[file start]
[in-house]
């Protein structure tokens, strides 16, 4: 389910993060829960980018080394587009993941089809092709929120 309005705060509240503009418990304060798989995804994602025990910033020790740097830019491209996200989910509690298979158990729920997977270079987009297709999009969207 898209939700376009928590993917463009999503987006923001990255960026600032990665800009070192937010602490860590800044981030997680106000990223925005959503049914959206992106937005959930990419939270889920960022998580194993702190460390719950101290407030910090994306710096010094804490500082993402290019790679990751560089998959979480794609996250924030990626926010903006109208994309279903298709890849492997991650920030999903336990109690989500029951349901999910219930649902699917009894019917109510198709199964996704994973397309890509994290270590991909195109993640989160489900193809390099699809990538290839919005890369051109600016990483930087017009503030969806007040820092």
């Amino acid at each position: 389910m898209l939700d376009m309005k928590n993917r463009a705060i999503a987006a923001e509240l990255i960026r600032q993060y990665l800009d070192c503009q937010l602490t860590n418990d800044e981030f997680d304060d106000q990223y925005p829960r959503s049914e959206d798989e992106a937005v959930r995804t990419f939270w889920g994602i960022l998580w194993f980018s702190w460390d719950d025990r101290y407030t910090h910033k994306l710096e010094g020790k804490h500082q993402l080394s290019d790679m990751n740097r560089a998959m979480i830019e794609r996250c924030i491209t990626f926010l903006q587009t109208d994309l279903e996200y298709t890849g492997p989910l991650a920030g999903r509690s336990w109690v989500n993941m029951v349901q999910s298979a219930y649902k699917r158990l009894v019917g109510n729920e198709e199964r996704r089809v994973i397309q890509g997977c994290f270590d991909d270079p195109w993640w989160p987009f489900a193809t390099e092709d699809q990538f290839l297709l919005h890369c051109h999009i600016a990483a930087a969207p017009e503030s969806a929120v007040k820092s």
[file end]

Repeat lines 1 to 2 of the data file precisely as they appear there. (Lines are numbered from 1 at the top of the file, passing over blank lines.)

[in-house]
């Protein structure tokens, strides 16, 4: 389910993060829960980018080394587009993941089809092709929120 309005705060509240503009418990304060798989995804994602025990910033020790740097830019491209996200989910509690298979158990729920997977270079987009297709999009969207 898209939700376009928590993917463009999503987006923001990255960026600032990665800009070192937010602490860590800044981030997680106000990223925005959503049914959206992106937005959930990419939270889920960022998580194993702190460390719950101290407030910090994306710096010094804490500082993402290019790679990751560089998959979480794609996250924030990626926010903006109208994309279903298709890849492997991650920030999903336990109690989500029951349901999910219930649902699917009894019917109510198709199964996704994973397309890509994290270590991909195109993640989160489900193809390099699809990538290839919005890369051109600016990483930087017009503030969806007040820092």